Walk Down That Lonesome Road

As I watched episode upon episode of Oprah’s Where Are They Now,  one particular moment in the episode pulled me up short.  Oprah replayed a moment during her show where  a young French Canadian named Bernard LeChance had the opportunity to sing on her show.

Now this in and of itself was not that remarkable; y’all know how Madame Winfrey has the blessings of God flowing through her and she seems to LIVE to bestow the blessing on others. No, it wasn’t this young man (named LeChance) getting the chance to share his gifts through Oprah’s show–it was the follow up that slayed me.

In his interview for “Where Are They Now”, Bernard recalled watching one of Oprah’s life classes where she said something like this: “We all share one desire–to be validated. We all want to know that you see me; you hear me.”

As she spoke those words, I felt the tears burst forth even as I chided myself for being so soft.  How many times had I said this to myself in frustration–Does anybody truly see me? Does anybody hear what I am truly trying to say?  Do I really matter–or is it just what I do and how well I do it that people care about?

And just as strongly and swiftly as those tears sat shining in my eyes, the response resonated in my spirit: But you don’t need anybody to validate you.  Validate yourself.

Every new year brings a thousand empty promises in the form of fruitless resolutions designed to be broken once the high of New Year’s Eve champagne and crystal balls fade into the reality of day-to-day living.   The weight we fight with such fervor will win after the third week with no carbs, sugar or fats.  The yoga mat will be rolled back up and placed in the closet.  The house will remain half painted and the shelves half built.  Not because these aren’t worthy projects and ventures–we will fail because our reason for beginning them in the first place is for validation from others  rather than manifestation of our truest being.

Do you know what manifestation means?  It  means “appearance” and “emergence” and “actualization”. That’s a mouthful of holiness and conviction.  That’s living life to the fullest.  That’s being all of who you are at every second, even as you evolve into something greater, into the blessing instead of being the one that’s always needing to be blessed.

And it’s a sad revelation because even as we weep and gnash our teeth in protest against the purposeless and mundane lives in which we toil, we shrink away from the truth found in chasing down our dreams…we take two steps back from the Oprah Winfreys and Bill Gates and Stephen Jobs of this world as anomalies because…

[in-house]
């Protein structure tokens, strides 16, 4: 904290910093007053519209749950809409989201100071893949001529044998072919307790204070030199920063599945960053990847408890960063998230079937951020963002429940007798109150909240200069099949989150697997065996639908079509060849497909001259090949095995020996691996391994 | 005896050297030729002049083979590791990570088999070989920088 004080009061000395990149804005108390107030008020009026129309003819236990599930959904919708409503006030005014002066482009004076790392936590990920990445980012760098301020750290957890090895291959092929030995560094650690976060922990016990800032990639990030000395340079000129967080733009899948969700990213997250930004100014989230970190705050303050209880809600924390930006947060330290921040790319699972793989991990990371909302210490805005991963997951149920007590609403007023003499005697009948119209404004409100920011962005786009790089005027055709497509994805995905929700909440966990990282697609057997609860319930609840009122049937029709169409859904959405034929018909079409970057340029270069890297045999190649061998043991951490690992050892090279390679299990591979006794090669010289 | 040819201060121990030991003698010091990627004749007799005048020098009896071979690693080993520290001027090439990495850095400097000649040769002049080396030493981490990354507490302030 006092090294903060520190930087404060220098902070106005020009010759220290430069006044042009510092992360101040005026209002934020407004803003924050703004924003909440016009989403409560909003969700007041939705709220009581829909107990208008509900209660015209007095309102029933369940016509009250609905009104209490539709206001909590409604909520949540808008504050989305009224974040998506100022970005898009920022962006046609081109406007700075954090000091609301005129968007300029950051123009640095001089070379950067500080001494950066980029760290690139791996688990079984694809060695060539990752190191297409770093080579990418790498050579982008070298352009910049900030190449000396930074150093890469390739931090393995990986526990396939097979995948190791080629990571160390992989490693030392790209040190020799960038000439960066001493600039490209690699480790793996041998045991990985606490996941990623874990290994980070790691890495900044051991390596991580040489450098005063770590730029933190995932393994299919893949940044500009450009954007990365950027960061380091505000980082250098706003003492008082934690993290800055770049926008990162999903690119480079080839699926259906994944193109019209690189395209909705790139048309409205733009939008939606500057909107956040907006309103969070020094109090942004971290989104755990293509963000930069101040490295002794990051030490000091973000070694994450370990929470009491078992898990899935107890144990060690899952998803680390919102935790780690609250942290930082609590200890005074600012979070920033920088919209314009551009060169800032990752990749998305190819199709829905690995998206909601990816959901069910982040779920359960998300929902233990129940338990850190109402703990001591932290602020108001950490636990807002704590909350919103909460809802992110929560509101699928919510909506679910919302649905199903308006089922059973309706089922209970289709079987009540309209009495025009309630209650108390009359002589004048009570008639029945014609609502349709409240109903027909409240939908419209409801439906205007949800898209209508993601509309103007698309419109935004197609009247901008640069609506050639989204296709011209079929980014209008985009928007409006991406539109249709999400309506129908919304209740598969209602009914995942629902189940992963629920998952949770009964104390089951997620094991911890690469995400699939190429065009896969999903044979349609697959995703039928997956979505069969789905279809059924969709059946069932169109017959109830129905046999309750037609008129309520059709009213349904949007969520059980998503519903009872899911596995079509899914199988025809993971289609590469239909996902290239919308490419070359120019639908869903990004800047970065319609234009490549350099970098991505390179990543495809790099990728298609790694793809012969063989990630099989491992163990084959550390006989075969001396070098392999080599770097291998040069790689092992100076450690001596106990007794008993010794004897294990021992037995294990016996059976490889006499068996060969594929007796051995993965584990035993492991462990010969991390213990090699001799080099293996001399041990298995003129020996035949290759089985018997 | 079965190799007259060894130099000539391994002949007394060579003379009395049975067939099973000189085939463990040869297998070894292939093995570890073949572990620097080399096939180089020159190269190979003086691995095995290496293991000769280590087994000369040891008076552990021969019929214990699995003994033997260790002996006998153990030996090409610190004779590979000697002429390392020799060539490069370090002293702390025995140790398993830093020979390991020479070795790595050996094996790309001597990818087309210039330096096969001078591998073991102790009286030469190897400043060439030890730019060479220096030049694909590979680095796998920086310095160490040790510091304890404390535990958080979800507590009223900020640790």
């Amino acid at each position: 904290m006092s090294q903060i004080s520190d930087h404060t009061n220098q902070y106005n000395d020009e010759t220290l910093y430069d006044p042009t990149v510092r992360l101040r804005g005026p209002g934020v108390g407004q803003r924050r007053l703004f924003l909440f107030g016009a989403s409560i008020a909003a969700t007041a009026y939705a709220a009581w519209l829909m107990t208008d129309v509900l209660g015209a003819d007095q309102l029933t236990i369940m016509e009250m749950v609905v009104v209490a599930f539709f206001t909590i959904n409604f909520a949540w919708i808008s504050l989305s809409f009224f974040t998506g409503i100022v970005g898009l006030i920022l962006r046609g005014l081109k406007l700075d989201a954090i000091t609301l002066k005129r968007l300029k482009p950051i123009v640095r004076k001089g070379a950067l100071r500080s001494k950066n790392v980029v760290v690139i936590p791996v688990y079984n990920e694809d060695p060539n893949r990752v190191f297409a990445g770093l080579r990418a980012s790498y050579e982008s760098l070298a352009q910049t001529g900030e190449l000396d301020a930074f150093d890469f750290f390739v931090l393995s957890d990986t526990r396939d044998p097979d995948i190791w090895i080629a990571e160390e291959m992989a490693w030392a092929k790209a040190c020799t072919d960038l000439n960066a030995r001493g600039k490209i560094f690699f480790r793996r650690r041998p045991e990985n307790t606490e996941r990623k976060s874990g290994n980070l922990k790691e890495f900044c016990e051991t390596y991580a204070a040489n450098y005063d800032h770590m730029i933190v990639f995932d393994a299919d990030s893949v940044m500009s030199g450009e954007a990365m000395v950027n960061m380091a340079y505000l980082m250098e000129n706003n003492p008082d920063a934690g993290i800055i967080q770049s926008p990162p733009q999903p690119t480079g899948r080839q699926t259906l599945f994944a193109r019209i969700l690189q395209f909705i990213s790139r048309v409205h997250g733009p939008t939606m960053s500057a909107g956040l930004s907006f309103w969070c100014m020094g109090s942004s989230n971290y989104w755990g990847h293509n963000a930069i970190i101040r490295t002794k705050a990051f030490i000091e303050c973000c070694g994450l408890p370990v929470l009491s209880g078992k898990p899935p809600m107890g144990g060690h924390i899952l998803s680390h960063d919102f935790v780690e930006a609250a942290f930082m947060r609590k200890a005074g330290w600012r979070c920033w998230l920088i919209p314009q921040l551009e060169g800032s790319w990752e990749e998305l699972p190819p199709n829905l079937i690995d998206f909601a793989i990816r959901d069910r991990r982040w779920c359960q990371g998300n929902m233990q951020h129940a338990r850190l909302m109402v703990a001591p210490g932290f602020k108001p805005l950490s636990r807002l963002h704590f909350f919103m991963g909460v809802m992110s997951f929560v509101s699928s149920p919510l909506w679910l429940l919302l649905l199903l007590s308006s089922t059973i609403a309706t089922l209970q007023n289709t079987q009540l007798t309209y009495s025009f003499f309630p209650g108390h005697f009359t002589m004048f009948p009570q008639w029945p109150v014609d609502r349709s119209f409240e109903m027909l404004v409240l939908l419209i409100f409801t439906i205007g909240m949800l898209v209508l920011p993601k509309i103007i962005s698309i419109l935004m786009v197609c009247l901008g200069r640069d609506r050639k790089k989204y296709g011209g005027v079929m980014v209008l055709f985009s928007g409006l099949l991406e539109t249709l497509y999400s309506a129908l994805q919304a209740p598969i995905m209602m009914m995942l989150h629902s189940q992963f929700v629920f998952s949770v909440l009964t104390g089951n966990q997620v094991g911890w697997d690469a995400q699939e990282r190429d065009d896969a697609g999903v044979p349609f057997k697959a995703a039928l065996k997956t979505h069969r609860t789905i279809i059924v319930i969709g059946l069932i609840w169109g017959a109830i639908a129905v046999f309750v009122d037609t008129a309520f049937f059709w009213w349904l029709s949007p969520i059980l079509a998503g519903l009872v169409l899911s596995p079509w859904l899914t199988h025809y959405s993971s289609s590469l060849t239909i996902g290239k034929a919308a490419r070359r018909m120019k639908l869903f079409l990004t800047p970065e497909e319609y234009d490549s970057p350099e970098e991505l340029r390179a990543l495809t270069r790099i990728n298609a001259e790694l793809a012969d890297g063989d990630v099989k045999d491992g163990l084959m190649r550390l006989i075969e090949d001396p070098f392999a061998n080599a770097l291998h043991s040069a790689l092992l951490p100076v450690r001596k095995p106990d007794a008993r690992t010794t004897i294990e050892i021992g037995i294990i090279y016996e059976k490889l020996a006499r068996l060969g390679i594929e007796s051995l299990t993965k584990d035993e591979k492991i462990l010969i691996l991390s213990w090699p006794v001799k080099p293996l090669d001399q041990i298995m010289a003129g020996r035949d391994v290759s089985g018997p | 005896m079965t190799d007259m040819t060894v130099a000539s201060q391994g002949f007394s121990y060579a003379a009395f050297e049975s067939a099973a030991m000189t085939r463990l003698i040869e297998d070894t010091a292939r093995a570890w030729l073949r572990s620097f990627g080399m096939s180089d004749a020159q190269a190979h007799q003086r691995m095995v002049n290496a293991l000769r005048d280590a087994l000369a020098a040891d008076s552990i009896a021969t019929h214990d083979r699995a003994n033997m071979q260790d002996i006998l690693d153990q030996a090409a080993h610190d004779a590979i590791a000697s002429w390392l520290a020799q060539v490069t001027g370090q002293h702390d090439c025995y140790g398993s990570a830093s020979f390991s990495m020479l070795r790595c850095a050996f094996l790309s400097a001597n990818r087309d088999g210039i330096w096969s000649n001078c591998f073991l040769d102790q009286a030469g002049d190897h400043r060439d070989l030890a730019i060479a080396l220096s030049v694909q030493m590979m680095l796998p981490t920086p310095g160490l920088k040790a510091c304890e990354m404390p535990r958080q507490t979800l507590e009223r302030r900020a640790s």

No One Really Wants To Walk Down That Lonesome Road.

No one–not one–of us wants to do it alone:  yet that is precisely the way that it must be done.

No one can co-write your life story.  No one can lay half-claim to your success.  No one can share the cost of the glory that comes from fulfilling your purpose.  And no matter how many friends you have, no matter how deep the support of your family, no matter who is on your team, until you are willing to walk down that lonesome road all by yourself, you will spend your days on the earth seeking the empty, short lived thrill of validation…rather than experiencing the beautiful never ending metamorphosis of validating yourself.

Will you go into another year making false promises to yourself–or will you take the challenge to become the “you” that you were born to be?

I dusted off my hiking boots this past year.  And I started walking…



  1. Oh my, this is quite a poignant new year’s post. And quite refreshing, might I add, amid a sea of social media and blogging posts that simply say “Happy new year, what’s your resolution?”

    I think this line in particular really struck a chord with me: “Not because these aren’t worthy projects and ventures–we will fail because our reason for beginning them in the first place is for validation from others rather than manifestation of our truest being.”

    This resonates with a post I just published about how it is key to know why we have the goals we do. Is something a goal for external reasons (like validation from others), or is it something deeper?

    Thank you for sharing this, and happy new year!

    Liked by 1 person

    1. Thank you for reading! As a part of my personal growth last year, I really began to ask myself that question about EVERYTHING I did: am i doing this out of an expression of love or as a way to get attention or validation abput how good I am? Most of the time the answer was the latter. 😕 And so I started to only do what was an expression of pure love until nearly everything I do is out of love. Even at work, there are just some things I refuse to take on–possibly undermining any promotion… but even in a promotion, I only want it if it means I can express more love.

      Liked by 1 person

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